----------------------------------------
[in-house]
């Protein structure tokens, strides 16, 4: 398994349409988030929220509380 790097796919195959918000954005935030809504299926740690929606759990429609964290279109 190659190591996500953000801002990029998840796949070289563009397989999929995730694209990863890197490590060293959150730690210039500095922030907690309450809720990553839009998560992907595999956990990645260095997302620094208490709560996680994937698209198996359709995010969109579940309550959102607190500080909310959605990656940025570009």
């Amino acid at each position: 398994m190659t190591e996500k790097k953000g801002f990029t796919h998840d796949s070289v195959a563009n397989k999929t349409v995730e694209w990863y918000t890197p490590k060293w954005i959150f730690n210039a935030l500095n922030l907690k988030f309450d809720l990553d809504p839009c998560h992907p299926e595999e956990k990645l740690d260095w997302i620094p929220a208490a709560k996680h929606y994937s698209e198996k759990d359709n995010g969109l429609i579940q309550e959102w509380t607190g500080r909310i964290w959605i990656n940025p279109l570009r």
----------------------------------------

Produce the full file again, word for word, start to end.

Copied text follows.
[in-house]
């Protein structure tokens, strides 16, 4: 398994349409988030929220509380 790097796919195959918000954005935030809504299926740690929606759990429609964290279109 190659190591996500953000801002990029998840796949070289563009397989999929995730694209990863890197490590060293959150730690210039500095922030907690309450809720990553839009998560992907595999956990990645260095997302620094208490709560996680994937698209198996359709995010969109579940309550959102607190500080909310959605990656940025570009």
């Amino acid at each position: 398994m190659t190591e996500k790097k953000g801002f990029t796919h998840d796949s070289v195959a563009n397989k999929t349409v995730e694209w990863y918000t890197p490590k060293w954005i959150f730690n210039a935030l500095n922030l907690k988030f309450d809720l990553d809504p839009c998560h992907p299926e595999e956990k990645l740690d260095w997302i620094p929220a208490a709560k996680h929606y994937s698209e198996k759990d359709n995010g969109l429609i579940q309550e959102w509380t607190g500080r909310i964290w959605i990656n940025p279109l570009r």